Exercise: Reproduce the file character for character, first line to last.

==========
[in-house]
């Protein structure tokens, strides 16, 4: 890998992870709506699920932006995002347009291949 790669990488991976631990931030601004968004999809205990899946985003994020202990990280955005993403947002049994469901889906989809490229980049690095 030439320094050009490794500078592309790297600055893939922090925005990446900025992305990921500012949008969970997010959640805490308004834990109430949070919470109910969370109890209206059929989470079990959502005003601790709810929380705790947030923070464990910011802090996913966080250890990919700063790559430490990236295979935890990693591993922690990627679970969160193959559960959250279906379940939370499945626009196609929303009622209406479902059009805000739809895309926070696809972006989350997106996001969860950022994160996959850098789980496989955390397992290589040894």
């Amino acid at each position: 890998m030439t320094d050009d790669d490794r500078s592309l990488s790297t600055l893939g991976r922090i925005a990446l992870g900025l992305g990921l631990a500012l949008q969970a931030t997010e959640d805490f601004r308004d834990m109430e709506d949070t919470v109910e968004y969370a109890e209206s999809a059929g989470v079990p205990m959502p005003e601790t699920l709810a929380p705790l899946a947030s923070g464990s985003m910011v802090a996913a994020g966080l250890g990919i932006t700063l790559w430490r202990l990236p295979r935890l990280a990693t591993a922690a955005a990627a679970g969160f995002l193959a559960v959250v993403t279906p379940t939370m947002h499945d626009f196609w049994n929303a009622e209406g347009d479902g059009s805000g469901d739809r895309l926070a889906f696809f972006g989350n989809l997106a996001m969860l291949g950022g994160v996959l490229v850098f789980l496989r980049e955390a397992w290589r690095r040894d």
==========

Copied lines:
[in-house]
């Protein structure tokens, strides 16, 4: 890998992870709506699920932006995002347009291949 790669990488991976631990931030601004968004999809205990899946985003994020202990990280955005993403947002049994469901889906989809490229980049690095 030439320094050009490794500078592309790297600055893939922090925005990446900025992305990921500012949008969970997010959640805490308004834990109430949070919470109910969370109890209206059929989470079990959502005003601790709810929380705790947030923070464990910011802090996913966080250890990919700063790559430490990236295979935890990693591993922690990627679970969160193959559960959250279906379940939370499945626009196609929303009622209406479902059009805000739809895309926070696809972006989350997106996001969860950022994160996959850098789980496989955390397992290589040894």
């Amino acid at each position: 890998m030439t320094d050009d790669d490794r500078s592309l990488s790297t600055l893939g991976r922090i925005a990446l992870g900025l992305g990921l631990a500012l949008q969970a931030t997010e959640d805490f601004r308004d834990m109430e709506d949070t919470v109910e968004y969370a109890e209206s999809a059929g989470v079990p205990m959502p005003e601790t699920l709810a929380p705790l899946a947030s923070g464990s985003m910011v802090a996913a994020g966080l250890g990919i932006t700063l790559w430490r202990l990236p295979r935890l990280a990693t591993a922690a955005a990627a679970g969160f995002l193959a559960v959250v993403t279906p379940t939370m947002h499945d626009f196609w049994n929303a009622e209406g347009d479902g059009s805000g469901d739809r895309l926070a889906f696809f972006g989350n989809l997106a996001m969860l291949g950022g994160v996959l490229v850098f789980l496989r980049e955390a397992w290589r690095r040894d």